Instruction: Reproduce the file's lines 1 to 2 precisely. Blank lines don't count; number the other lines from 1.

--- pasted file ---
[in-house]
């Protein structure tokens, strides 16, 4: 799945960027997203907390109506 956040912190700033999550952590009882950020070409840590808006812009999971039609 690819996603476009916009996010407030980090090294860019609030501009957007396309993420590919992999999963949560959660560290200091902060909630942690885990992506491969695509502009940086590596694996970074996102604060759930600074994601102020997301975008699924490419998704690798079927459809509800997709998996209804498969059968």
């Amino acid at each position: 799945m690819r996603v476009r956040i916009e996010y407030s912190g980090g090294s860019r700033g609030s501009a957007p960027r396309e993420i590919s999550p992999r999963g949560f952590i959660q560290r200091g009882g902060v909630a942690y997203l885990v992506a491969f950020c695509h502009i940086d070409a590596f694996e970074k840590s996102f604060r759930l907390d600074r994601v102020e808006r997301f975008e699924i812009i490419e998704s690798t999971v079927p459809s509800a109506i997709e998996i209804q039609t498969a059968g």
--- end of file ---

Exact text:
[in-house]
């Protein structure tokens, strides 16, 4: 799945960027997203907390109506 956040912190700033999550952590009882950020070409840590808006812009999971039609 690819996603476009916009996010407030980090090294860019609030501009957007396309993420590919992999999963949560959660560290200091902060909630942690885990992506491969695509502009940086590596694996970074996102604060759930600074994601102020997301975008699924490419998704690798079927459809509800997709998996209804498969059968």